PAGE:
Tender, joyous, and altogether wonderful.

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OLD DOG BABY BABY

Love and trust abound between a patient, old family dog and a very young baby.

The kitchen floor is the old dog’s place of comfort. But here comes the crawling baby, and it’s playtime. Giggling, poking, rolling, and sharing lots of sloppy kisses, they have a wonderful time. All that activity wears them out, and they snuggle together for a much-needed nap right there under the kitchen table. Fogliano chooses words with great care, creating the sparest of text to form very brief lines of verse in the immediate present tense that describe “old dog” and “baby baby” and their every action and the sounds they make, employing a fast-paced, bouncy, singsong beat. The nearly black, very large type is set against a stark white background, surrounded by brightly hued illustrations in Raschka’s signature style. The blond, chubby, rosy-cheeked, white baby and the gray-and-white furry dog are evoked in soft, thick outline, their movements and emotions effortlessly expressed. Furniture and household items are sharply defined, giving dimension to the setting. Glimpses of mother and big sister as they peruse a photo album and lovingly observe the baby and dog add layers and richness to the proceedings. Text and pictures are seamlessly complementary and interdependent, and little ones and their grown-ups will laugh with delight.

Tender, joyous, and altogether wonderful. (Picture book. 2-6)

Pub Date: Oct. 11, 2016

ISBN: 978-1-59643-853-8

Page Count: 32

Publisher: Neal Porter/Roaring Brook

Review Posted Online: July 20, 2016

Kirkus Reviews Issue: Aug. 1, 2016

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This celebration of cross-generational bonding is a textual and artistic tour de force.

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LAST STOP ON MARKET STREET

A young boy yearns for what he doesn’t have, but his nana teaches him to find beauty in what he has and can give, as well as in the city where they live.

CJ doesn’t want to wait in the rain or take the bus or go places after church. But through Nana’s playful imagination and gentle leadership, he begins to see each moment as an opportunity: Trees drink raindrops from straws; the bus breathes fire; and each person has a story to tell. On the bus, Nana inspires an impromptu concert, and CJ’s lifted into a daydream of colors and light, moon and magic. Later, when walking past broken streetlamps on the way to the soup kitchen, CJ notices a rainbow and thinks of his nana’s special gift to see “beautiful where he never even thought to look.” Through de la Peña’s brilliant text, readers can hear, feel and taste the city: its grit and beauty, its quiet moments of connectedness. Robinson’s exceptional artwork works with it to ensure that readers will fully understand CJ’s journey toward appreciation of the vibrant, fascinating fabric of the city. Loosely defined patterns and gestures offer an immediate and raw quality to the Sasek-like illustrations. Painted in a warm palette, this diverse urban neighborhood is imbued with interest and possibility.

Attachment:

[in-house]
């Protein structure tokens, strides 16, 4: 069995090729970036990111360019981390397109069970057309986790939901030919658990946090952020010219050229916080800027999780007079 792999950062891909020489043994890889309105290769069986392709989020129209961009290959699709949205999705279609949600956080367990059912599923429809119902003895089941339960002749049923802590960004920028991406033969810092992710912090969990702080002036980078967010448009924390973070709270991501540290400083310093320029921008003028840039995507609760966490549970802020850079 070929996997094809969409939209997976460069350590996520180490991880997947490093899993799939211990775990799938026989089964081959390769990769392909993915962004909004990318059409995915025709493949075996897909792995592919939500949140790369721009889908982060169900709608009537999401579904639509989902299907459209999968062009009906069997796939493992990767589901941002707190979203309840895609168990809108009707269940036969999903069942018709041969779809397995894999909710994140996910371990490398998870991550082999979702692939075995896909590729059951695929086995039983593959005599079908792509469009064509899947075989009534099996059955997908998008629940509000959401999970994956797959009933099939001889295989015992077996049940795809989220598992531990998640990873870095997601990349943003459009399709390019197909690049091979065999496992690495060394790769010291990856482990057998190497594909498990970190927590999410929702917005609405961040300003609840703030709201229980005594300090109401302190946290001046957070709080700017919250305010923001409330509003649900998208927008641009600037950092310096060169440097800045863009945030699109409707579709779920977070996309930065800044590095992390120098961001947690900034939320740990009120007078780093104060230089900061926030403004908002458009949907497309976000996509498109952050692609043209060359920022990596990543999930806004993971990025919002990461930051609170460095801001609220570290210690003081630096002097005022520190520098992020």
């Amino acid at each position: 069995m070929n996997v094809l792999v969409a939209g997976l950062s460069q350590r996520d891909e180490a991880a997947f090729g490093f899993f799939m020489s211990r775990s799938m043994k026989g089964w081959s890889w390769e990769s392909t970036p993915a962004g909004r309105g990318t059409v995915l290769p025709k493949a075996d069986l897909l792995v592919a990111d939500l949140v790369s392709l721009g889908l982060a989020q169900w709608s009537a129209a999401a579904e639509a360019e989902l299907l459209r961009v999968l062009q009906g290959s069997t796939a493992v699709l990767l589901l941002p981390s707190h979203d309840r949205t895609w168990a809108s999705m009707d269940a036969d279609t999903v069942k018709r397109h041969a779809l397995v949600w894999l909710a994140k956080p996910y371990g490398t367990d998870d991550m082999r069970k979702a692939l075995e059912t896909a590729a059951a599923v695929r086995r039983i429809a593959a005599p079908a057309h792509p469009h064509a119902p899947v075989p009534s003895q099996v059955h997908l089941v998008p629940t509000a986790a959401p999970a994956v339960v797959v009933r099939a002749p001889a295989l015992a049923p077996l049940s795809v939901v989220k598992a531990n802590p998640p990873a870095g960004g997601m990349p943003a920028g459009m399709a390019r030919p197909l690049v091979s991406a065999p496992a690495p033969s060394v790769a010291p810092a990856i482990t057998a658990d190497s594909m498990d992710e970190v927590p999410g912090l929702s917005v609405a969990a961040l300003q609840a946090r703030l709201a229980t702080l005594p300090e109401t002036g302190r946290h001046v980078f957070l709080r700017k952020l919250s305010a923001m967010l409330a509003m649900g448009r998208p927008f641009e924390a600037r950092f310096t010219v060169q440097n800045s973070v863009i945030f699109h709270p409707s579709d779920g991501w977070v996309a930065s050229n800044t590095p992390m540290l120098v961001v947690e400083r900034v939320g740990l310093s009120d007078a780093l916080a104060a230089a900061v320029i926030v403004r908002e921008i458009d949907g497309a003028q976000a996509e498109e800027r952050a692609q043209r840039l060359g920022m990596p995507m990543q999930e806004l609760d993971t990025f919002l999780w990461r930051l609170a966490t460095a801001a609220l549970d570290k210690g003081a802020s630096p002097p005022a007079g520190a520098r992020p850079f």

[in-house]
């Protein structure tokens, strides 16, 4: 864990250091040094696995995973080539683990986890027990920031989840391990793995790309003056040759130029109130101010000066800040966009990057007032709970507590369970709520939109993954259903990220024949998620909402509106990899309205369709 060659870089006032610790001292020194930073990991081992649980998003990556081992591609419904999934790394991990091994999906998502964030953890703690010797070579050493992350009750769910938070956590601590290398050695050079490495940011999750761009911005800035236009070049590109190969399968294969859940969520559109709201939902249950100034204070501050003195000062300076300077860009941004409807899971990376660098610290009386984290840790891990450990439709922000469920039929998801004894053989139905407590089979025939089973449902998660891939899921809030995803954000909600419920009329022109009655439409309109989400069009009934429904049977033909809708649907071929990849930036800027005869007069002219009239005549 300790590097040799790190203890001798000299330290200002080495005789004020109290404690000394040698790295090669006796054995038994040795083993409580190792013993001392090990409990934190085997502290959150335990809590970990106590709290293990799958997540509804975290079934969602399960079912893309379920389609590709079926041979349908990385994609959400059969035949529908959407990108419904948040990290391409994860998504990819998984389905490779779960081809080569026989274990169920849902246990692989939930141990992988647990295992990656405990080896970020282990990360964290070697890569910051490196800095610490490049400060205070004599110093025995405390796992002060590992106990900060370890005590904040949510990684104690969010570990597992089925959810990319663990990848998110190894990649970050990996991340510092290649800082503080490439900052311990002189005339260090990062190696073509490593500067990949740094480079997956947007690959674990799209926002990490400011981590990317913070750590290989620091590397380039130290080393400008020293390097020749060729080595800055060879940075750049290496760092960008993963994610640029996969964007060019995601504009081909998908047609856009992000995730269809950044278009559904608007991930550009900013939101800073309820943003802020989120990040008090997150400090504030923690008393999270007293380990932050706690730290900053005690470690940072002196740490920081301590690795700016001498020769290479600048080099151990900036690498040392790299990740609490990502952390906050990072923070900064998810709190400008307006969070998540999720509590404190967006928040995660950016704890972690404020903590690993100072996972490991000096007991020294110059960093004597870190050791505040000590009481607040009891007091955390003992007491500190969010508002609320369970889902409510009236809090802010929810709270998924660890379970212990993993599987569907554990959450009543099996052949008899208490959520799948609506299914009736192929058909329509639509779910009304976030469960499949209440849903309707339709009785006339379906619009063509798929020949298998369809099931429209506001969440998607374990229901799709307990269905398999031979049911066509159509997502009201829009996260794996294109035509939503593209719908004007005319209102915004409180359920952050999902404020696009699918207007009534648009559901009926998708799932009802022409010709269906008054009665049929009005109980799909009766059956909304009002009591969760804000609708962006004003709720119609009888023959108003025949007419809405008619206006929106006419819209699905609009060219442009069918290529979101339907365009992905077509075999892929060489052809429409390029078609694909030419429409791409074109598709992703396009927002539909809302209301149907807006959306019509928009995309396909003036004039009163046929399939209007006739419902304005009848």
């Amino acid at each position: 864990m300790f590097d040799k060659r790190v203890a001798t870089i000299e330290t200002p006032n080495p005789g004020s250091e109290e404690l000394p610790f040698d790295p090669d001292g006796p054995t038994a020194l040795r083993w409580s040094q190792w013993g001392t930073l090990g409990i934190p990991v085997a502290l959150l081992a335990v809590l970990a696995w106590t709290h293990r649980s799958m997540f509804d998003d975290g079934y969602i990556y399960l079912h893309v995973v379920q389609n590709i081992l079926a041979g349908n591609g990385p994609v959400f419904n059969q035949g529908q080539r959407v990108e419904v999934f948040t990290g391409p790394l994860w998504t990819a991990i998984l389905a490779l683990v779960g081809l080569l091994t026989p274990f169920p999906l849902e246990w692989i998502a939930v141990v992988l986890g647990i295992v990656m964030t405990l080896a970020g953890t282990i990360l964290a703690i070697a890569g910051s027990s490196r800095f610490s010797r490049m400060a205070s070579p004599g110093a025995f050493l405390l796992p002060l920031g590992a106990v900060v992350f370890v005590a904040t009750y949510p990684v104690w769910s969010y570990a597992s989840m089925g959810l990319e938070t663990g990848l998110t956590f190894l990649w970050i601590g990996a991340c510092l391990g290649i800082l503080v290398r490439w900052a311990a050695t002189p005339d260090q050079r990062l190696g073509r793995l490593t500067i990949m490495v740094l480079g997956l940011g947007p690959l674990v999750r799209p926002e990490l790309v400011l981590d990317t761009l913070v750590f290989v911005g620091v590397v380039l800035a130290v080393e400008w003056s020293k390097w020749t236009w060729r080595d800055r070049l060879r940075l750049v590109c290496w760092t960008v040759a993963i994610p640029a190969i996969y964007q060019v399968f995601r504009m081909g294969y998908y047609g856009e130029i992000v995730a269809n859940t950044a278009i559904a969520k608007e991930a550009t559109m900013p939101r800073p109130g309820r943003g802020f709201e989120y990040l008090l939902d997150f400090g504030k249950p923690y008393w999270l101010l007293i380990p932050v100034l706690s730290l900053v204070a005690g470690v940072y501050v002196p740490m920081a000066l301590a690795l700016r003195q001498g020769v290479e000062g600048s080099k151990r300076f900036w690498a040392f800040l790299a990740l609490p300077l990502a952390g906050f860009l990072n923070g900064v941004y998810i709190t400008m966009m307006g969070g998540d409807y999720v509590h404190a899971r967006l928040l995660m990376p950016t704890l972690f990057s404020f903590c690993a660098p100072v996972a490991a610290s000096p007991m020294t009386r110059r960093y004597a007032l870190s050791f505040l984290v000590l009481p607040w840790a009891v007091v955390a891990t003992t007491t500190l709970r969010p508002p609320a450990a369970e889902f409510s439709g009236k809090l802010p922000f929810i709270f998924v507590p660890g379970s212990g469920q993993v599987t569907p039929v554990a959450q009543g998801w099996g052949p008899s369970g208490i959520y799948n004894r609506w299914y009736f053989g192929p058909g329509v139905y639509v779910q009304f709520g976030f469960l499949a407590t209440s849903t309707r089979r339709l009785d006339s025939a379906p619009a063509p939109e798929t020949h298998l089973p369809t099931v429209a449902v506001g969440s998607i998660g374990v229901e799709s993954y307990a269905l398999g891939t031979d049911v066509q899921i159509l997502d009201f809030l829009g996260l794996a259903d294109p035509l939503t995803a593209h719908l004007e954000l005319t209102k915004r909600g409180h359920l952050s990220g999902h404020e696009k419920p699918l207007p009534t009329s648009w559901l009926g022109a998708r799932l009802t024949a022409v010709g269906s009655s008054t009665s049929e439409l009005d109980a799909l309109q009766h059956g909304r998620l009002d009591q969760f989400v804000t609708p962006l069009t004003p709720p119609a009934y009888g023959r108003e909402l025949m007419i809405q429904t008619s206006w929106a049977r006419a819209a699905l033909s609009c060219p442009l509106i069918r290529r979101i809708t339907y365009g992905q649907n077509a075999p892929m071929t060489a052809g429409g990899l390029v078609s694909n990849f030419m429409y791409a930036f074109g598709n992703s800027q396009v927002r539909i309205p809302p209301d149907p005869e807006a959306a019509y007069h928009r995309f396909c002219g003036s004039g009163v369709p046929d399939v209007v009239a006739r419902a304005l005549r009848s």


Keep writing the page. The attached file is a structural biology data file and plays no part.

This celebration of cross-generational bonding is a textual and artistic tour de force. (Picture book. 3-6)

Pub Date: Jan. 8, 2015

ISBN: 978-0-399-25774-2

Page Count: 32

Publisher: Putnam

Review Posted Online: Oct. 22, 2014

Kirkus Reviews Issue: Nov. 1, 2014

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Parents of toddlers starting school or day care should seek separation-anxiety remedies elsewhere, and fans of the original...

A KISSING HAND FOR CHESTER RACCOON

From the Kissing Hand series

A sweetened, condensed version of the best-selling picture book, The Kissing Hand.

As in the original, Chester Raccoon is nervous about attending Owl’s night school (raccoons are nocturnal). His mom kisses him on the paw and reminds him, “With a Kissing Hand… / We’ll never be apart.” The text boils the story down to its key elements, causing this version to feel rushed. Gone is the list of fun things Chester will get to do at school. Fans of the original may be disappointed that this board edition uses a different illustrator. Gibson’s work is equally sentimental, but her renderings are stiff and flat in comparison to the watercolors of Harper and Leak. Very young readers will probably not understand that Owl’s tree, filled with opossums, a squirrel, a chipmunk and others, is supposed to be a school.

Parents of toddlers starting school or day care should seek separation-anxiety remedies elsewhere, and fans of the original shouldn’t look to this version as replacement for their page-worn copies. (Board book. 2-4)

Pub Date: April 1, 2014

ISBN: 978-1-933718-77-4

Page Count: 14

Publisher: Tanglewood Publishing

Review Posted Online: May 19, 2014

Kirkus Reviews Issue: July 1, 2014

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